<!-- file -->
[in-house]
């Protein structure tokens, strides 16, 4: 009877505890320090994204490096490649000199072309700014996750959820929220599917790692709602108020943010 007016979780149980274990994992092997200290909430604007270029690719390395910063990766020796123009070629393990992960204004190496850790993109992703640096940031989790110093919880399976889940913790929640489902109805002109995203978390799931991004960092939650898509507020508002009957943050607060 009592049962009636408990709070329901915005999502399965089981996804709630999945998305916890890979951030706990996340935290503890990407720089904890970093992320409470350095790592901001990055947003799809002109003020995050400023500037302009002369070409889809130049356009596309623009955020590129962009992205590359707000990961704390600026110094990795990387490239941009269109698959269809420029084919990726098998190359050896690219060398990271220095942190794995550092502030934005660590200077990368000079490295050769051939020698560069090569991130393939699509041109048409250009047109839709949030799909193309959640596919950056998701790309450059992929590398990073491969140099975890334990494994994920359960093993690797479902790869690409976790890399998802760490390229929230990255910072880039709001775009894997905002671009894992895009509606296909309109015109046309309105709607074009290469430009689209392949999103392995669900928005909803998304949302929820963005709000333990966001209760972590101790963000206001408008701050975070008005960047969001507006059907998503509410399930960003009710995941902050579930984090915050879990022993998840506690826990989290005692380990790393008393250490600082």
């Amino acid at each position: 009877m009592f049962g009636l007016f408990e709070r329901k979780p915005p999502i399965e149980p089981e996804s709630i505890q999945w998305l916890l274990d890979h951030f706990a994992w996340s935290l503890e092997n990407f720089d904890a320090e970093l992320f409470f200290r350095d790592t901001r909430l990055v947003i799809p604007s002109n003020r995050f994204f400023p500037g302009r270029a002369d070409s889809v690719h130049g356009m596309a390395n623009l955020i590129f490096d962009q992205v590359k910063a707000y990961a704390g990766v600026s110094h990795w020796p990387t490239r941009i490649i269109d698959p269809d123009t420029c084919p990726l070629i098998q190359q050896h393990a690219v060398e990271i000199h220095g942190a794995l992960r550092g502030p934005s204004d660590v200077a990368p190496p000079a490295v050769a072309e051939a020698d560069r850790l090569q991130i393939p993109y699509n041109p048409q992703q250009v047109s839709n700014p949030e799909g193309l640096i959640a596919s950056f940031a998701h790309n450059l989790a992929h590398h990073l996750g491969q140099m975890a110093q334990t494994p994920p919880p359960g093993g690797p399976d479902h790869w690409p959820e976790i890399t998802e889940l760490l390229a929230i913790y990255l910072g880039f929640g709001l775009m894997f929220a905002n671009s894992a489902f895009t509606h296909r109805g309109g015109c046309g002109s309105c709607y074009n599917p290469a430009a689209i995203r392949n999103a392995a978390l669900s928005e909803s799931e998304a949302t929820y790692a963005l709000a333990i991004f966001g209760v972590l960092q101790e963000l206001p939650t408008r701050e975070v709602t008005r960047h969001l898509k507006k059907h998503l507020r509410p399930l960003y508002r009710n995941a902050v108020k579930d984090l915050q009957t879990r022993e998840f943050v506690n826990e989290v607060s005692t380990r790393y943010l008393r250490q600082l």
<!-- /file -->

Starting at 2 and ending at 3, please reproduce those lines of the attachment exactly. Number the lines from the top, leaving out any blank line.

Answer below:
């Protein structure tokens, strides 16, 4: 009877505890320090994204490096490649000199072309700014996750959820929220599917790692709602108020943010 007016979780149980274990994992092997200290909430604007270029690719390395910063990766020796123009070629393990992960204004190496850790993109992703640096940031989790110093919880399976889940913790929640489902109805002109995203978390799931991004960092939650898509507020508002009957943050607060 009592049962009636408990709070329901915005999502399965089981996804709630999945998305916890890979951030706990996340935290503890990407720089904890970093992320409470350095790592901001990055947003799809002109003020995050400023500037302009002369070409889809130049356009596309623009955020590129962009992205590359707000990961704390600026110094990795990387490239941009269109698959269809420029084919990726098998190359050896690219060398990271220095942190794995550092502030934005660590200077990368000079490295050769051939020698560069090569991130393939699509041109048409250009047109839709949030799909193309959640596919950056998701790309450059992929590398990073491969140099975890334990494994994920359960093993690797479902790869690409976790890399998802760490390229929230990255910072880039709001775009894997905002671009894992895009509606296909309109015109046309309105709607074009290469430009689209392949999103392995669900928005909803998304949302929820963005709000333990966001209760972590101790963000206001408008701050975070008005960047969001507006059907998503509410399930960003009710995941902050579930984090915050879990022993998840506690826990989290005692380990790393008393250490600082």
């Amino acid at each position: 009877m009592f049962g009636l007016f408990e709070r329901k979780p915005p999502i399965e149980p089981e996804s709630i505890q999945w998305l916890l274990d890979h951030f706990a994992w996340s935290l503890e092997n990407f720089d904890a320090e970093l992320f409470f200290r350095d790592t901001r909430l990055v947003i799809p604007s002109n003020r995050f994204f400023p500037g302009r270029a002369d070409s889809v690719h130049g356009m596309a390395n623009l955020i590129f490096d962009q992205v590359k910063a707000y990961a704390g990766v600026s110094h990795w020796p990387t490239r941009i490649i269109d698959p269809d123009t420029c084919p990726l070629i098998q190359q050896h393990a690219v060398e990271i000199h220095g942190a794995l992960r550092g502030p934005s204004d660590v200077a990368p190496p000079a490295v050769a072309e051939a020698d560069r850790l090569q991130i393939p993109y699509n041109p048409q992703q250009v047109s839709n700014p949030e799909g193309l640096i959640a596919s950056f940031a998701h790309n450059l989790a992929h590398h990073l996750g491969q140099m975890a110093q334990t494994p994920p919880p359960g093993g690797p399976d479902h790869w690409p959820e976790i890399t998802e889940l760490l390229a929230i913790y990255l910072g880039f929640g709001l775009m894997f929220a905002n671009s894992a489902f895009t509606h296909r109805g309109g015109c046309g002109s309105c709607y074009n599917p290469a430009a689209i995203r392949n999103a392995a978390l669900s928005e909803s799931e998304a949302t929820y790692a963005l709000a333990i991004f966001g209760v972590l960092q101790e963000l206001p939650t408008r701050e975070v709602t008005r960047h969001l898509k507006k059907h998503l507020r509410p399930l960003y508002r009710n995941a902050v108020k579930d984090l915050q009957t879990r022993e998840f943050v506690n826990e989290v607060s005692t380990r790393y943010l008393r250490q600082l």